An Immigration New Zealand investigation has found that a significant number of fake documents are being used by Indian education agents in order to get students in to New Zealand.
Immigration advice is offered to students by the education agents who also prepare student visas for those looking to study in the country.
According to documents that were released under the Official Information Act, 44 agents were involved in the fraud just in March of this year. A total of 57 agents have been identified as using fraudulent methods that include the use of fake documents for nearly all of their applicants.
Immigration lawyer Alastair McClymont said the majority of the agents falsified bank documents in order to make it appear as though an applicant's family had the ability to access funds that would allow them to pay school fees. While fraud has always existed within the student visa market, McClymont said that it has gotten worse in recent years, with some students claiming to be victims.
Statistics New Zealand report 9,800 people arriving in the country from India on student visas this year. In an effort to put a stop to the fraud, Immigration New Zealand has created new standard operating procedures.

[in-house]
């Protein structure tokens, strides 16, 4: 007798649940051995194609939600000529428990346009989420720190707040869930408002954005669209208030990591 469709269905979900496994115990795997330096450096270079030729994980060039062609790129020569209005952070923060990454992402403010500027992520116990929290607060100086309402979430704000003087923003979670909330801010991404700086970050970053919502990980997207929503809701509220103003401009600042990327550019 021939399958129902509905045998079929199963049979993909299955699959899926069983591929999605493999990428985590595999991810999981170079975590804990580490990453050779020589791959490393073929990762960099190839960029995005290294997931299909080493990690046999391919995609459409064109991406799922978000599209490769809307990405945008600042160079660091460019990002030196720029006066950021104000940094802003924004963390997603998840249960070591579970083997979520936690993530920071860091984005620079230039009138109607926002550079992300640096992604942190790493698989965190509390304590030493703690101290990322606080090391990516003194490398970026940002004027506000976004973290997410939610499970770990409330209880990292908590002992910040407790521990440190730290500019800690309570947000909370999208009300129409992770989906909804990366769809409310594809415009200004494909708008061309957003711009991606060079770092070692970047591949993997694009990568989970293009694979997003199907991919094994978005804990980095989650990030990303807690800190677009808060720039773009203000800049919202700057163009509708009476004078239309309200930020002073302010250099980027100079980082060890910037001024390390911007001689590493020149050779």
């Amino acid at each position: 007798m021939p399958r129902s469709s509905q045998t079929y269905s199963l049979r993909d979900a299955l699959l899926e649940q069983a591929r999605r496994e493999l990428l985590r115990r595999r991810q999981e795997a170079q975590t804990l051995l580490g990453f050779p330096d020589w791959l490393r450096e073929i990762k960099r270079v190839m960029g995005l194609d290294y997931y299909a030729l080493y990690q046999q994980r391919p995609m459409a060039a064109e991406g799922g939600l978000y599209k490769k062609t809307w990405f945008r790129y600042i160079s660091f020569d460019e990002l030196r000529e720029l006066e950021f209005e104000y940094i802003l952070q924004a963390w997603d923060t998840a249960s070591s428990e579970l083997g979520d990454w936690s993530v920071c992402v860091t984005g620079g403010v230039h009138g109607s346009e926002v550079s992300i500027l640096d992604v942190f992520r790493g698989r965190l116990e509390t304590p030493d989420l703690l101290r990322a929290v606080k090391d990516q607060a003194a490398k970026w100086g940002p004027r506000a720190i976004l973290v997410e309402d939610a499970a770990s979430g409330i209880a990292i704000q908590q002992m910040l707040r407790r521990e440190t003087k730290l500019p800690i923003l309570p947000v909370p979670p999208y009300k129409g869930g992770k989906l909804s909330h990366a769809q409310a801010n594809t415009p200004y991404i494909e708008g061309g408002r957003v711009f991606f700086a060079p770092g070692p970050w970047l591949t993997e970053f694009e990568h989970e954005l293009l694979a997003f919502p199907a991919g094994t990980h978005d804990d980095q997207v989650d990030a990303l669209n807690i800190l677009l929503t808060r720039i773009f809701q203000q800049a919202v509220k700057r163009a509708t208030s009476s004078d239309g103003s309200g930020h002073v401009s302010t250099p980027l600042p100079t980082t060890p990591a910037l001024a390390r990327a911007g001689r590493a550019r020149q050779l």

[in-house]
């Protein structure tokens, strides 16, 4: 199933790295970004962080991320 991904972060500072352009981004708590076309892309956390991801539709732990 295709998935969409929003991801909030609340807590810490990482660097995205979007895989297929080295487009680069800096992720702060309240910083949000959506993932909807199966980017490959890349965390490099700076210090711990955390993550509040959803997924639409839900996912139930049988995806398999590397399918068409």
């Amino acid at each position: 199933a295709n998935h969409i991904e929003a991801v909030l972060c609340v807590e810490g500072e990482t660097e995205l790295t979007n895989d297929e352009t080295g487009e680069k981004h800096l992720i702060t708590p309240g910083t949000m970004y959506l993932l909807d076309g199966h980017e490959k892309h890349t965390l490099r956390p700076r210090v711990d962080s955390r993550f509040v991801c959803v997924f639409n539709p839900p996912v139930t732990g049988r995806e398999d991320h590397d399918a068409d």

"The new [procedures] has been highly effective with 145 such cases identified as at 11 June, along with 151 cases involving other types of fraud. These applications have been declined," said general manager Stephen Dunstan.
He went on to say that those applications that brought up concerns that fraudulent methods may have been used were further investigated, with the students involved being notified and deported when necessary.
McClymont is pushing for the government to make amendments to the Immigration Advisors Licensing Act that requires overseas education agents to become licensed and regulated.
However, Christine Clark, chairwoman of the Independent Tertiary Education New Zealand board, said that regulations would come with a major backlash, writes Erin Speedy for Stuff.
"If we start putting compliance on the agents, then all the agent's going to do is say New Zealand's too hard and we're going to send students to Australia and Canada."
While the majority of independent organizations do check the credibility of agents and try not to work with those who engage in fraudulent activity, it is not always easy to pick those agents out.
"We're told that it's our responsibility to be working with good agents but some of those agents marked as fraudulent are actually licensed agents," said Clark.
Meanwhile, NZ First leader Winston Peters has accused the country of exploiting international students, saying the government is taking advantage of them by forcing them to take positions for low wages by promising that they will be able to stay in the country.
Tertiary Education Minister Steven Joyce has replied to the accusations by calling it "typical Winston exaggeration" that he would expect from 40 years of standing against immigration.
Joyce added that in total, there are close to 125,000 students helping the New Zealand economy, adding that they simply need to "sort out" the situation whenever they come across an agent who does not do things properly.